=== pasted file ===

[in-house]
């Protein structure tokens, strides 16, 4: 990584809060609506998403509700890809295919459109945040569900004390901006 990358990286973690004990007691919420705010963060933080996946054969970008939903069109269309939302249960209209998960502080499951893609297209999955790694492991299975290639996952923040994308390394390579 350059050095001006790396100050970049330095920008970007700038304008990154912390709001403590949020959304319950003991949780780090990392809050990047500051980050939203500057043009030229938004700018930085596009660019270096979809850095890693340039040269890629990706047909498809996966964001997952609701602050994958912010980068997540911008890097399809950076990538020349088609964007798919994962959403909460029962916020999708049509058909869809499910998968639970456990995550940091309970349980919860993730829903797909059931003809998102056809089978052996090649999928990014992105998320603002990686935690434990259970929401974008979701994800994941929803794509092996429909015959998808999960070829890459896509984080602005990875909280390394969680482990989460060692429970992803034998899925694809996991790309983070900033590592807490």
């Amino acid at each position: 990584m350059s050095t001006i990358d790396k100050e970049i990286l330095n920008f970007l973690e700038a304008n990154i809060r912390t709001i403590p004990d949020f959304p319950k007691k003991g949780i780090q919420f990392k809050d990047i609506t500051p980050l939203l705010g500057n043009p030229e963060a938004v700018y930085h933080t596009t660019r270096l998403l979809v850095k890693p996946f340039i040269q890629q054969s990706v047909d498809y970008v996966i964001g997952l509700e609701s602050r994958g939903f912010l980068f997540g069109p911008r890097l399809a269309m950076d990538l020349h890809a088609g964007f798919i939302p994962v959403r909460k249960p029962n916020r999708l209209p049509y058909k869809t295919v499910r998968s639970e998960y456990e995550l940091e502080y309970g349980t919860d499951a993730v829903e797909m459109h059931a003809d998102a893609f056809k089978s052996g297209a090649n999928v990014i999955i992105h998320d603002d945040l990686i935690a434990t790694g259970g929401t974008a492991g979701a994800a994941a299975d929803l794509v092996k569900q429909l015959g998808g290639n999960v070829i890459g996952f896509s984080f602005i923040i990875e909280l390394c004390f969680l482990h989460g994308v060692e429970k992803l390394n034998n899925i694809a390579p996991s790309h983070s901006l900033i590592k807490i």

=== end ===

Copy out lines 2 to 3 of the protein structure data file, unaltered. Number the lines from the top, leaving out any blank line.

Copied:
């Protein structure tokens, strides 16, 4: 990584809060609506998403509700890809295919459109945040569900004390901006 990358990286973690004990007691919420705010963060933080996946054969970008939903069109269309939302249960209209998960502080499951893609297209999955790694492991299975290639996952923040994308390394390579 350059050095001006790396100050970049330095920008970007700038304008990154912390709001403590949020959304319950003991949780780090990392809050990047500051980050939203500057043009030229938004700018930085596009660019270096979809850095890693340039040269890629990706047909498809996966964001997952609701602050994958912010980068997540911008890097399809950076990538020349088609964007798919994962959403909460029962916020999708049509058909869809499910998968639970456990995550940091309970349980919860993730829903797909059931003809998102056809089978052996090649999928990014992105998320603002990686935690434990259970929401974008979701994800994941929803794509092996429909015959998808999960070829890459896509984080602005990875909280390394969680482990989460060692429970992803034998899925694809996991790309983070900033590592807490």
């Amino acid at each position: 990584m350059s050095t001006i990358d790396k100050e970049i990286l330095n920008f970007l973690e700038a304008n990154i809060r912390t709001i403590p004990d949020f959304p319950k007691k003991g949780i780090q919420f990392k809050d990047i609506t500051p980050l939203l705010g500057n043009p030229e963060a938004v700018y930085h933080t596009t660019r270096l998403l979809v850095k890693p996946f340039i040269q890629q054969s990706v047909d498809y970008v996966i964001g997952l509700e609701s602050r994958g939903f912010l980068f997540g069109p911008r890097l399809a269309m950076d990538l020349h890809a088609g964007f798919i939302p994962v959403r909460k249960p029962n916020r999708l209209p049509y058909k869809t295919v499910r998968s639970e998960y456990e995550l940091e502080y309970g349980t919860d499951a993730v829903e797909m459109h059931a003809d998102a893609f056809k089978s052996g297209a090649n999928v990014i999955i992105h998320d603002d945040l990686i935690a434990t790694g259970g929401t974008a492991g979701a994800a994941a299975d929803l794509v092996k569900q429909l015959g998808g290639n999960v070829i890459g996952f896509s984080f602005i923040i990875e909280l390394c004390f969680l482990h989460g994308v060692e429970k992803l390394n034998n899925i694809a390579p996991s790309h983070s901006l900033i590592k807490i």